Northbrook skate park features California-style 'bowl'
A deep "California-style" bowl that even experienced skateboarders may find intimidating lurks in a corner of the Techny Prairie Park and Fields skate park in Northbrook.
Designed for all skill levels, the 115-by-180-foot park incorporates features accessible to both novice and experienced skaters.
But on the more daunting end of the spectrum is the 15-by-15-foot bowl at the park's northwest corner. Sporting nearly vertical sides, the six-and-a-half-foot-deep bowl looks much like a swimming pool without water when viewed from above.
Northbrook Park District Recreation Supervisor Cameron Edelman said the design of the feature is unique to the Midwest and is similar to what one might find at a California skate park.
"We have the 'California bowl.' You don't see that much in the Midwest," Edelman said. "It's a little deeper than your normal Midwest skate bowl."
Skateboarder Rob Chatterton of Northbrook, who was using the park along with two of his friends, all in their early 20s, said the skate park is one of the best in the area. He describes the park as a "vert park," as in vertical, in comparison to a park in nearby Deerfield that features more ramps in more of a "street park" style.
Chatterton said he generally doesn't skate on the deepest bowl, though.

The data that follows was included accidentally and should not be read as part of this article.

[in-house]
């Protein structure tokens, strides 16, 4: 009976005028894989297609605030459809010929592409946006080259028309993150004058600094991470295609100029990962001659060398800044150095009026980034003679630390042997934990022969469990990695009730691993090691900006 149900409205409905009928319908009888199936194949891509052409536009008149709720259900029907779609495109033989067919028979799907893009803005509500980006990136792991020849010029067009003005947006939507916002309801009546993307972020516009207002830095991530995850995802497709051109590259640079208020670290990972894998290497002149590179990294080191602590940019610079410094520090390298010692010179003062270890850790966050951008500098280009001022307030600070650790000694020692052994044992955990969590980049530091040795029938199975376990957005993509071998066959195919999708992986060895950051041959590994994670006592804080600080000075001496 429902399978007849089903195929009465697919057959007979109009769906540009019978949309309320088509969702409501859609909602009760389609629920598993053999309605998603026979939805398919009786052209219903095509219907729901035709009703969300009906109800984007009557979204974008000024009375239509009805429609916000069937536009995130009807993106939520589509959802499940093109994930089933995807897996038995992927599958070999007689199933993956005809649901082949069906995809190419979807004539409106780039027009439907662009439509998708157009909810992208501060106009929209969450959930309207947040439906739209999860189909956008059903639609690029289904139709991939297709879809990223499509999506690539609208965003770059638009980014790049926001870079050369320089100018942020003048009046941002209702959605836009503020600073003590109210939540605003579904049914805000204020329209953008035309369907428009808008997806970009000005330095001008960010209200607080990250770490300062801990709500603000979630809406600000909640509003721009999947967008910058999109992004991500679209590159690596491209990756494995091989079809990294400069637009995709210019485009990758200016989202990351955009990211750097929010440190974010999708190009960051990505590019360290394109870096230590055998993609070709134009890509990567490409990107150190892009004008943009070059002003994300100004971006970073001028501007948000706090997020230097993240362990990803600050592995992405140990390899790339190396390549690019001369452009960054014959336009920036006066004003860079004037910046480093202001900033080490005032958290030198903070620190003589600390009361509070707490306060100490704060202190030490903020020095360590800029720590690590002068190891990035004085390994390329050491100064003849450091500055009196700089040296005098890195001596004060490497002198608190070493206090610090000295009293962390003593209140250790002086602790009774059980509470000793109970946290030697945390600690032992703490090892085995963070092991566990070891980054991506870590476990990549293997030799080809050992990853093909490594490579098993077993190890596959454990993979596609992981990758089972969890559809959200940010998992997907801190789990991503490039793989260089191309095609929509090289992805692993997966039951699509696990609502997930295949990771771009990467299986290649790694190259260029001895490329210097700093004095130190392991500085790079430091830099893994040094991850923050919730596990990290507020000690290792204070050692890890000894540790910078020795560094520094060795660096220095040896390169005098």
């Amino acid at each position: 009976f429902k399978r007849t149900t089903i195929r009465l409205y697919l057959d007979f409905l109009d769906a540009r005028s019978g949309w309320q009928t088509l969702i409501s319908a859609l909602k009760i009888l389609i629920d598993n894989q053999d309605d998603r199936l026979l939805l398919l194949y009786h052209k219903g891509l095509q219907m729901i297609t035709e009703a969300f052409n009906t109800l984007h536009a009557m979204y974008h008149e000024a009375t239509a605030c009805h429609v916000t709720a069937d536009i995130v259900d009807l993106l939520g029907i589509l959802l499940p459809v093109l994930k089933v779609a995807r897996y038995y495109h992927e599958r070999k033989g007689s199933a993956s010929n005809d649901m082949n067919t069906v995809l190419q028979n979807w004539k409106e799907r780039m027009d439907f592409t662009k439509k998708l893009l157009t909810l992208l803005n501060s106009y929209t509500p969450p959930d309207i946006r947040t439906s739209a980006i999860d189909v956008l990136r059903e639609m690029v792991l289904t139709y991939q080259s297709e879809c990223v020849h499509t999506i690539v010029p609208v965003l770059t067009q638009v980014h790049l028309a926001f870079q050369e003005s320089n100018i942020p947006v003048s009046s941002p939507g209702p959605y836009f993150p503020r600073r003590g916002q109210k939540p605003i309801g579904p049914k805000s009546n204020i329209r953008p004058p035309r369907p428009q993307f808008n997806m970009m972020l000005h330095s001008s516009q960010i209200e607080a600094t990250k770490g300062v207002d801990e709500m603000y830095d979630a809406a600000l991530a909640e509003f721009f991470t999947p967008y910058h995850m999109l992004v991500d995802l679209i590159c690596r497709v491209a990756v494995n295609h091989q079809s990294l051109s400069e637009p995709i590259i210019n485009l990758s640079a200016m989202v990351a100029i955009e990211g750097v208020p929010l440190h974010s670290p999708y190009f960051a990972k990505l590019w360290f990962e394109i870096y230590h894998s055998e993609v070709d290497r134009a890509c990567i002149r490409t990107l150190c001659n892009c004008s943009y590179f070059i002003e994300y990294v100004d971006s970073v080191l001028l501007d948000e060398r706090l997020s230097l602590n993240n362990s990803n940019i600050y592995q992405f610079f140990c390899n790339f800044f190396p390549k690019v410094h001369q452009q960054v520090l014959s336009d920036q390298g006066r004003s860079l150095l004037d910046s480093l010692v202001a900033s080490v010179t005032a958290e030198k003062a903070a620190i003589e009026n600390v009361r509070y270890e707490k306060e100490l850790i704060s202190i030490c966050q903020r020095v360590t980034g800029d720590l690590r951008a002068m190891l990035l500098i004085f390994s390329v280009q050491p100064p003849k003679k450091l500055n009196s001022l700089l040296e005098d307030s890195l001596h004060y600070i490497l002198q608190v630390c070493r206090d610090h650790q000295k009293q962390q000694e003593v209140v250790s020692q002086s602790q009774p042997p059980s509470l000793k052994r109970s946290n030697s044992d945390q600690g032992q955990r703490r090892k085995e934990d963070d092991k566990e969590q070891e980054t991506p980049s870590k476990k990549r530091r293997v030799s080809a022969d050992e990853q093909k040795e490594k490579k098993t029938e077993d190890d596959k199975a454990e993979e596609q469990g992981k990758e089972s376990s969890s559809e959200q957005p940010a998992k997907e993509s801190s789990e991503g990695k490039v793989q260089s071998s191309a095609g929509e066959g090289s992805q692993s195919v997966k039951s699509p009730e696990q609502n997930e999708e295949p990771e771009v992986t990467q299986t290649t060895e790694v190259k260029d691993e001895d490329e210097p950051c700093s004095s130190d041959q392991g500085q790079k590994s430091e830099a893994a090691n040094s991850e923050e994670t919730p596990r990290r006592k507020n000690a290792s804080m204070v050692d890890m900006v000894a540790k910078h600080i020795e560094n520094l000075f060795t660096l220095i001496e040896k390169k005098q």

"We've got one of our buddies who shreds that. He's straight like 'California,' he loves to skate the pools," Chatterton said, in reference to the bowls. "I usually stick to the rails and the boxes."
A rail is a length of raised metal skateboarders slide on with their boards, while a box is raised concrete used for various skating maneuvers.
In addition to skateboarders, people use scooters and inline skates at the park.
Nick Auberger of Elkhorn, Wis., visited the park with his scooter while his family shopped for a vehicle fender at a nearby auto body shop.
Starting near the entrance, Auberger's typical routine was to rapidly gain speed on a downward angle, go airborne on a ramp, then continue through either of the three bowls before landing on a flat surface at the top.
Chatterton stressed the importance of etiquette since older and younger skaters are using the skate park together, and a collision could cause injury. Skaters should pay attention, take turns, and avoid lingering at the bottom of features.
Edelman said he likes to see people of different ages come together at the skate park, and it makes him happy to see more experienced skaters helping the beginners.
"It's for everyone," Edelman said.